**Click here for current road closure updates | CLICK HERE**
No Image
West Palm Beach joins National Challenge to be Most “Water Wise”

Mayor Muoio proclaims April “Water Conservation Month”. Mayor Jeri Muoio....challenges residents to conserve water during the 6th annual Wyland National Mayor’s Challenge for Water Conservation.

Learn More
Get on Your Bike to Celebrate Florida Bike Month in West Palm Beach

In recognition of Florida Bike Month in West Palm Beach and as part of the City’s sustainability goals, bicyclists are invited to pedal to work during the City’s 4th annual Bike-to-Work Week scheduled for March 27-31, 2017.

Learn More
City moves to put its money where its mouth is to preserve Grassy Waters
The more the state and Palm Beach County try to run State Road 7 through Grassy Waters Everglades Preserve, the more it will cost the city to fight it.
Since 2005 when West Palm Beach Mayor Lois Frankel started the battle to save Grassy Waters and the city's drinking water supply from the dangers of expanding roads, the city has spent hundreds of thousands of dollars to protect it.
Next week, the city will vote to allocate another $500,000 to continue the battle. The money will not affect funding for any city departments or programs and it will not create any additional costs to taxpayers.  The money is being moved from an existing reserve account.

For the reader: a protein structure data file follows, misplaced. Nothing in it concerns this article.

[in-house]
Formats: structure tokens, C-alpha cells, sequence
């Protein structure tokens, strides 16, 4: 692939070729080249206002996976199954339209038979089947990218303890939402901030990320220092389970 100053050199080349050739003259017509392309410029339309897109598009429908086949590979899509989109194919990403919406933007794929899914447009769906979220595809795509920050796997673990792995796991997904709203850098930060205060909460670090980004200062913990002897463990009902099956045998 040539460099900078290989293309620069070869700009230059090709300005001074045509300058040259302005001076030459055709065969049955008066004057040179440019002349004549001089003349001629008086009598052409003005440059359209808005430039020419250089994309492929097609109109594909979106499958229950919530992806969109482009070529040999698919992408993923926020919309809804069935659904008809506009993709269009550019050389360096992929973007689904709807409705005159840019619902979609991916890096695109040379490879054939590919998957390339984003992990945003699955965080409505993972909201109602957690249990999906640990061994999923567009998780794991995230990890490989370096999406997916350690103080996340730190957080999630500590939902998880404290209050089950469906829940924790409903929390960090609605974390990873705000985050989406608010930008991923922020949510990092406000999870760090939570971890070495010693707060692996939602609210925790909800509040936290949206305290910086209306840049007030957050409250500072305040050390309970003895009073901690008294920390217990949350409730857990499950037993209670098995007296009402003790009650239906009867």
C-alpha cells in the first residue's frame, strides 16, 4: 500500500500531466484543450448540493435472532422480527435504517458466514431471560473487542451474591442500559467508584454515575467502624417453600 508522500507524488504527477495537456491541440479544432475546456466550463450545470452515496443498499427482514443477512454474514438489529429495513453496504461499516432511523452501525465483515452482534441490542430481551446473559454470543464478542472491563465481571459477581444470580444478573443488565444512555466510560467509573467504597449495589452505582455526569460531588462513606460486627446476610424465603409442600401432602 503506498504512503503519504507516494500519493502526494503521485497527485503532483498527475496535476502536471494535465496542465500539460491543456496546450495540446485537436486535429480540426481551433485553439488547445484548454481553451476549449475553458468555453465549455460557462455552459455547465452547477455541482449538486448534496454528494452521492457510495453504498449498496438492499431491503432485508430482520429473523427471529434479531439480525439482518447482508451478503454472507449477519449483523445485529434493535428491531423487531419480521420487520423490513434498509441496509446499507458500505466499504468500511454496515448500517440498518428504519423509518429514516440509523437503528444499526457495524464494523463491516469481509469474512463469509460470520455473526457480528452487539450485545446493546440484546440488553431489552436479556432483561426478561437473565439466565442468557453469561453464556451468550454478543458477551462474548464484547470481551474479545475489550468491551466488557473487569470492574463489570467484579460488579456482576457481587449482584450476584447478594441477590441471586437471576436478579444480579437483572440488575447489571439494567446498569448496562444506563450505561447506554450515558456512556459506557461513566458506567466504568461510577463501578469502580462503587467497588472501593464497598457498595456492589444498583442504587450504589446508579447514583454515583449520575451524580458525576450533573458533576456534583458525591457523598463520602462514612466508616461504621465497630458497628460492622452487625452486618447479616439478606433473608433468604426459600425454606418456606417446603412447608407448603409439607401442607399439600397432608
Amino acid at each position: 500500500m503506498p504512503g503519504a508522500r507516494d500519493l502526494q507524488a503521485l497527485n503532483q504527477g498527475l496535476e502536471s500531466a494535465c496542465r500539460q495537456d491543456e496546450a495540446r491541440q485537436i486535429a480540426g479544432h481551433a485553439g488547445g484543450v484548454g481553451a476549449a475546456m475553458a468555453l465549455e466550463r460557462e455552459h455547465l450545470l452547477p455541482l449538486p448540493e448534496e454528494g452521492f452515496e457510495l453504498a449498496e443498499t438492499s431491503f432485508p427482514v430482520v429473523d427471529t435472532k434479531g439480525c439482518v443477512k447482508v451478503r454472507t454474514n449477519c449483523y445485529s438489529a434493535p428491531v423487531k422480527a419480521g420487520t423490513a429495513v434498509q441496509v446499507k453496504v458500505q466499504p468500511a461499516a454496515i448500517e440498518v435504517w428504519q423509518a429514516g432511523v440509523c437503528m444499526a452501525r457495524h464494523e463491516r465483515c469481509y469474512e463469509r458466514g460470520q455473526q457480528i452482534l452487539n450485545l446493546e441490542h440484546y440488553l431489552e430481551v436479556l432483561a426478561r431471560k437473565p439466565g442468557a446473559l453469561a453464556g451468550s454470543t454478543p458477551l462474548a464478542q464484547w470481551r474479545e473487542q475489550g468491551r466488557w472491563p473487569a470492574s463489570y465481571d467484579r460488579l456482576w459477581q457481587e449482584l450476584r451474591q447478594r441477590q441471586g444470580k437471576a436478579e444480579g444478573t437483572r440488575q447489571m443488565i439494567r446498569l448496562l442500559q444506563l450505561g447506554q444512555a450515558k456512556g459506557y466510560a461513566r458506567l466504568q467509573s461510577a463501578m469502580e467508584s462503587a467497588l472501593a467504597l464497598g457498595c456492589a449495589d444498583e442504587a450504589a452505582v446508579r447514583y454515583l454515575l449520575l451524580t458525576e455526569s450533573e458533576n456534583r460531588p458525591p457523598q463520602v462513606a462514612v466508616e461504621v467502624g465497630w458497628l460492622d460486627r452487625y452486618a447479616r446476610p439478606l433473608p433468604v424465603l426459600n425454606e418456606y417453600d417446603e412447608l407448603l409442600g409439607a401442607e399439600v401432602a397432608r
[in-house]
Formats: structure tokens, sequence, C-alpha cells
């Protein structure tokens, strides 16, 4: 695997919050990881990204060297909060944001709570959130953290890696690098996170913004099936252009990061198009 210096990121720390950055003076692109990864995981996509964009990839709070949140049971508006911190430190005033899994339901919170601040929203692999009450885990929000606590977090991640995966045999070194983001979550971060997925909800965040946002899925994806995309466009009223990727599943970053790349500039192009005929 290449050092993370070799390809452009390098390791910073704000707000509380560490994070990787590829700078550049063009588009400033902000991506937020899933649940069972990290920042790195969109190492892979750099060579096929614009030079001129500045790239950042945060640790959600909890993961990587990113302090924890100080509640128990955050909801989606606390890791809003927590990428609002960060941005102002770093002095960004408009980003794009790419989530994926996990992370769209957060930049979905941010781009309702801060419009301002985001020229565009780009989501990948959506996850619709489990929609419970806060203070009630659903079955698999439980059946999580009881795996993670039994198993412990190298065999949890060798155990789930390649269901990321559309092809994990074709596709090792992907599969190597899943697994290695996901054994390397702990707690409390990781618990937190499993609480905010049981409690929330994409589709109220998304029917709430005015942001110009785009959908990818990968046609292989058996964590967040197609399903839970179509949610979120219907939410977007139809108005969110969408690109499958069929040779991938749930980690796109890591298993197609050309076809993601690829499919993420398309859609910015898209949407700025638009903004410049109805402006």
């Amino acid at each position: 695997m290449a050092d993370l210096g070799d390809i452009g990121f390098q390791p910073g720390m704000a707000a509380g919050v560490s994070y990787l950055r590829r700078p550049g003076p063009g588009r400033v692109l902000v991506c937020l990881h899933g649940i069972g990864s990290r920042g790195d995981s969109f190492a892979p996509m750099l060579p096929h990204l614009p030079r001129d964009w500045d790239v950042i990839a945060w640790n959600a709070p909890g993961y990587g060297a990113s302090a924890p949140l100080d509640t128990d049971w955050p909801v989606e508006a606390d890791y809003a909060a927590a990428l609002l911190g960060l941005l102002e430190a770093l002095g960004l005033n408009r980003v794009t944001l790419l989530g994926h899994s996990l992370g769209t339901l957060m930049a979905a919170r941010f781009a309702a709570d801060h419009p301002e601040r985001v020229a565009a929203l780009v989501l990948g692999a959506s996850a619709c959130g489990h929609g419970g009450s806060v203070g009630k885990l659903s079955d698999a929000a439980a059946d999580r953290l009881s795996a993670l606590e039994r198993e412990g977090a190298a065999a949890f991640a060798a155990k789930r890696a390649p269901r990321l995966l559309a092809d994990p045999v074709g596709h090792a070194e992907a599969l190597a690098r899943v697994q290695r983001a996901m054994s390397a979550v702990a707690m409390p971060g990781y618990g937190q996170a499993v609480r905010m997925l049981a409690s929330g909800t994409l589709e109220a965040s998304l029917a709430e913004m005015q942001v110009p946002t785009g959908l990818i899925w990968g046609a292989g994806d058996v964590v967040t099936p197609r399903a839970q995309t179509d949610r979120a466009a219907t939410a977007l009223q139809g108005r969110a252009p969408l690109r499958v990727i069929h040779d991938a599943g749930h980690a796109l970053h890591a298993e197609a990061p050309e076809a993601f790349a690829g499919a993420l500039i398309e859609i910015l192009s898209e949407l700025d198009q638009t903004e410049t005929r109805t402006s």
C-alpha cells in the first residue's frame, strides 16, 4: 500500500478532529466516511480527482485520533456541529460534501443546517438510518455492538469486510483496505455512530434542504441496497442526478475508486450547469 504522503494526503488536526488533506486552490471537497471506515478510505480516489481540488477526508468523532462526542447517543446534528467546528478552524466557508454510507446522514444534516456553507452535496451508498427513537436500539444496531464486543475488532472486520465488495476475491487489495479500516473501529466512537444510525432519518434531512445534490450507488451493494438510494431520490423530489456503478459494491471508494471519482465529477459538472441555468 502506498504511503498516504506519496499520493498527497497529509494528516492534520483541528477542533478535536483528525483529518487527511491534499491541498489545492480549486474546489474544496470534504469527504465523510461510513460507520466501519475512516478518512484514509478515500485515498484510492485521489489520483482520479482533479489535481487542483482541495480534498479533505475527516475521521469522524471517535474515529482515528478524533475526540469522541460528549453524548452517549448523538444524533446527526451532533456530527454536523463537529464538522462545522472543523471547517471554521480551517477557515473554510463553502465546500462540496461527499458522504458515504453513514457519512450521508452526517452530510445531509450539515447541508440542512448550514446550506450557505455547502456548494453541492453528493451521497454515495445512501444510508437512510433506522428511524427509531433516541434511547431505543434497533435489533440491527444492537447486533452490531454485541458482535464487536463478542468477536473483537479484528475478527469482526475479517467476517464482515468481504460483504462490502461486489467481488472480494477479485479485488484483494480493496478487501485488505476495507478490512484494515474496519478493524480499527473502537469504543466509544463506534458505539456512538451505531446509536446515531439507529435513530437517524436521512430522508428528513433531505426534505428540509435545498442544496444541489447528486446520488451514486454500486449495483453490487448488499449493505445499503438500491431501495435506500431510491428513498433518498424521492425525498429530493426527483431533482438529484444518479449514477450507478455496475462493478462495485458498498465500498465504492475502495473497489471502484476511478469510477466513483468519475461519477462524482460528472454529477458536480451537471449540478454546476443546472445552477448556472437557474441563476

Last month the City of West Palm Beach filed a petition to fight a permit issued by the South Florida Water Management District to allow the Florida Department of Transportation (FDOT) to build State Road 7 through Grassy Waters Everglades Preserve.
"We will fight as long and as hard as we need to in order to protect our drinking water and our environment, regardless of the cost," said West Palm Beach Mayor Jeri Muoio at the time the petition was filed. "How do you put a price on safe drinking water?"
Several agencies have voiced opposition to the State Road 7 project.  Three Federal Government agencies have expressed concerns over the road.  They include the U.S. Army Corps of Engineers, the U.S. Fish and Wildlife Commission and the U.S. Environmental Protection Agency.
The first hearing on the permit is expected to be held sometime over the summer.